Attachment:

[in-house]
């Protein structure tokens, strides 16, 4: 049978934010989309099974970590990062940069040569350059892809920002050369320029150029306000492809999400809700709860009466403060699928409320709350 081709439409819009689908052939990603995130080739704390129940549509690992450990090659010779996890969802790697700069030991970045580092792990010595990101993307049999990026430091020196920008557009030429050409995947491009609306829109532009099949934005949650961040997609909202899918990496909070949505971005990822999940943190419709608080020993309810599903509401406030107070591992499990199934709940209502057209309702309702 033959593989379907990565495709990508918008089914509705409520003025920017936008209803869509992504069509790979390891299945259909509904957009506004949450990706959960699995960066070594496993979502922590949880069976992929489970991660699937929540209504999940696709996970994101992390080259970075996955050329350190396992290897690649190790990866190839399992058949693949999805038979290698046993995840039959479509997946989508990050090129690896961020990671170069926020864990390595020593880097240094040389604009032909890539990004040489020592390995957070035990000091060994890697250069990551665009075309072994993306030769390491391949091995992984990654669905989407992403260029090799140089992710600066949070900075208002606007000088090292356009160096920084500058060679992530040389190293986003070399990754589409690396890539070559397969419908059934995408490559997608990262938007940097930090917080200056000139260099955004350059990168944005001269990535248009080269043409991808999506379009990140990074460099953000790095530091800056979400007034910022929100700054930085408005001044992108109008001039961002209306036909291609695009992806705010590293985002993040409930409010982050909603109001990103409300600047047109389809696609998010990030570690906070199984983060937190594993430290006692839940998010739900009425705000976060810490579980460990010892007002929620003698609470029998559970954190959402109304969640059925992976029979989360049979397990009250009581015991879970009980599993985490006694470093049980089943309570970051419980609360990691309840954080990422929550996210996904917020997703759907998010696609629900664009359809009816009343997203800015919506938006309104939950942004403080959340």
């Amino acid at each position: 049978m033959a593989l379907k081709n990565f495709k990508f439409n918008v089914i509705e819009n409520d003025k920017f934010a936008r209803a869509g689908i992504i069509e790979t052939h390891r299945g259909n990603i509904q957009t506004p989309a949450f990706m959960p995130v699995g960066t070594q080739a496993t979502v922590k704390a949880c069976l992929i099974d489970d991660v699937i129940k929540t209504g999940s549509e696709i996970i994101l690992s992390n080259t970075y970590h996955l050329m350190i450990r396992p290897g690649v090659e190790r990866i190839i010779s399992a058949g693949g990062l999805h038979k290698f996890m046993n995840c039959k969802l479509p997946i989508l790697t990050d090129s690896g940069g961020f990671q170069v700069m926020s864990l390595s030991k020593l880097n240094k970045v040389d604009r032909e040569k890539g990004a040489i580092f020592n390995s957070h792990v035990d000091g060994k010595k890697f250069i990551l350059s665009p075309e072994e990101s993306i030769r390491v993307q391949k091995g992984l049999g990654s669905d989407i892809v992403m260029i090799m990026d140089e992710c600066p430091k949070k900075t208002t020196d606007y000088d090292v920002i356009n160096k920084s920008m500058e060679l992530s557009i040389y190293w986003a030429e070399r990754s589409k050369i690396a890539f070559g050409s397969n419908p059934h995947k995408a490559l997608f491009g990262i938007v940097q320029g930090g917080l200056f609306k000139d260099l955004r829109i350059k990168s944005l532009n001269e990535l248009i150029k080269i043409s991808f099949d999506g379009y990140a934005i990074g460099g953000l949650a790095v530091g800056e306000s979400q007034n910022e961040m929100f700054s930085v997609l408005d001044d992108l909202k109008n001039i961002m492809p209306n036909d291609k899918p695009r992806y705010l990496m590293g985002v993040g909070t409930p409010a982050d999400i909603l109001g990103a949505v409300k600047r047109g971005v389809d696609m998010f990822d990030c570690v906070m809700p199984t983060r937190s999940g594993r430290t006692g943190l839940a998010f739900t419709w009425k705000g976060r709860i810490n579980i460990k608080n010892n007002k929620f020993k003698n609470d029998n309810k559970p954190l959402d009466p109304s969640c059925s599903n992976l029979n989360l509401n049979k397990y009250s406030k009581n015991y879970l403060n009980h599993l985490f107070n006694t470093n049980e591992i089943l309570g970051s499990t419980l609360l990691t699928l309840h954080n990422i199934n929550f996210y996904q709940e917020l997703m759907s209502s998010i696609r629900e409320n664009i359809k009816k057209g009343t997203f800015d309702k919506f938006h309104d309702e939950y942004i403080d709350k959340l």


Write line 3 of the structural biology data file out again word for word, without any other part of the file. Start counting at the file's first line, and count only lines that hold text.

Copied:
């Amino acid at each position: 049978m033959a593989l379907k081709n990565f495709k990508f439409n918008v089914i509705e819009n409520d003025k920017f934010a936008r209803a869509g689908i992504i069509e790979t052939h390891r299945g259909n990603i509904q957009t506004p989309a949450f990706m959960p995130v699995g960066t070594q080739a496993t979502v922590k704390a949880c069976l992929i099974d489970d991660v699937i129940k929540t209504g999940s549509e696709i996970i994101l690992s992390n080259t970075y970590h996955l050329m350190i450990r396992p290897g690649v090659e190790r990866i190839i010779s399992a058949g693949g990062l999805h038979k290698f996890m046993n995840c039959k969802l479509p997946i989508l790697t990050d090129s690896g940069g961020f990671q170069v700069m926020s864990l390595s030991k020593l880097n240094k970045v040389d604009r032909e040569k890539g990004a040489i580092f020592n390995s957070h792990v035990d000091g060994k010595k890697f250069i990551l350059s665009p075309e072994e990101s993306i030769r390491v993307q391949k091995g992984l049999g990654s669905d989407i892809v992403m260029i090799m990026d140089e992710c600066p430091k949070k900075t208002t020196d606007y000088d090292v920002i356009n160096k920084s920008m500058e060679l992530s557009i040389y190293w986003a030429e070399r990754s589409k050369i690396a890539f070559g050409s397969n419908p059934h995947k995408a490559l997608f491009g990262i938007v940097q320029g930090g917080l200056f609306k000139d260099l955004r829109i350059k990168s944005l532009n001269e990535l248009i150029k080269i043409s991808f099949d999506g379009y990140a934005i990074g460099g953000l949650a790095v530091g800056e306000s979400q007034n910022e961040m929100f700054s930085v997609l408005d001044d992108l909202k109008n001039i961002m492809p209306n036909d291609k899918p695009r992806y705010l990496m590293g985002v993040g909070t409930p409010a982050d999400i909603l109001g990103a949505v409300k600047r047109g971005v389809d696609m998010f990822d990030c570690v906070m809700p199984t983060r937190s999940g594993r430290t006692g943190l839940a998010f739900t419709w009425k705000g976060r709860i810490n579980i460990k608080n010892n007002k929620f020993k003698n609470d029998n309810k559970p954190l959402d009466p109304s969640c059925s599903n992976l029979n989360l509401n049979k397990y009250s406030k009581n015991y879970l403060n009980h599993l985490f107070n006694t470093n049980e591992i089943l309570g970051s499990t419980l609360l990691t699928l309840h954080n990422i199934n929550f996210y996904q709940e917020l997703m759907s209502s998010i696609r629900e409320n664009i359809k009816k057209g009343t997203f800015d309702k919506f938006h309104d309702e939950y942004i403080d709350k959340l």